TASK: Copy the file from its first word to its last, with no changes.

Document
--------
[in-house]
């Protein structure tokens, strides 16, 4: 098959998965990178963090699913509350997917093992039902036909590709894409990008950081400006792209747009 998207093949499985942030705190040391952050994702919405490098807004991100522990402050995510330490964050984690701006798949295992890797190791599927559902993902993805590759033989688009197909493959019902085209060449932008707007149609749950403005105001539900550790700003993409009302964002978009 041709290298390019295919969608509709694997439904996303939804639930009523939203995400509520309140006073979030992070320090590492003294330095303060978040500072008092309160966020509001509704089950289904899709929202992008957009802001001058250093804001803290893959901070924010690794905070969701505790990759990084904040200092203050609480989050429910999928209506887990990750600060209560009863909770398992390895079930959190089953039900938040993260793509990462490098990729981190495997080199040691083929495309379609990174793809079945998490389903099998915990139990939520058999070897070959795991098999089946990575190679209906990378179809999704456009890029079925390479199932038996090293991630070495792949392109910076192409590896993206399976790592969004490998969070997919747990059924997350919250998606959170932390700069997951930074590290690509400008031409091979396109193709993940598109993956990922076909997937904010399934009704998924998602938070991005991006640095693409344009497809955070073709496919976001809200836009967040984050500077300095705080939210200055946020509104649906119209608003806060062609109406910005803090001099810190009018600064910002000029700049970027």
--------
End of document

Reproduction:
[in-house]
């Protein structure tokens, strides 16, 4: 098959998965990178963090699913509350997917093992039902036909590709894409990008950081400006792209747009 998207093949499985942030705190040391952050994702919405490098807004991100522990402050995510330490964050984690701006798949295992890797190791599927559902993902993805590759033989688009197909493959019902085209060449932008707007149609749950403005105001539900550790700003993409009302964002978009 041709290298390019295919969608509709694997439904996303939804639930009523939203995400509520309140006073979030992070320090590492003294330095303060978040500072008092309160966020509001509704089950289904899709929202992008957009802001001058250093804001803290893959901070924010690794905070969701505790990759990084904040200092203050609480989050429910999928209506887990990750600060209560009863909770398992390895079930959190089953039900938040993260793509990462490098990729981190495997080199040691083929495309379609990174793809079945998490389903099998915990139990939520058999070897070959795991098999089946990575190679209906990378179809999704456009890029079925390479199932038996090293991630070495792949392109910076192409590896993206399976790592969004490998969070997919747990059924997350919250998606959170932390700069997951930074590290690509400008031409091979396109193709993940598109993956990922076909997937904010399934009704998924998602938070991005991006640095693409344009497809955070073709496919976001809200836009967040984050500077300095705080939210200055946020509104649906119209608003806060062609109406910005803090001099810190009018600064910002000029700049970027």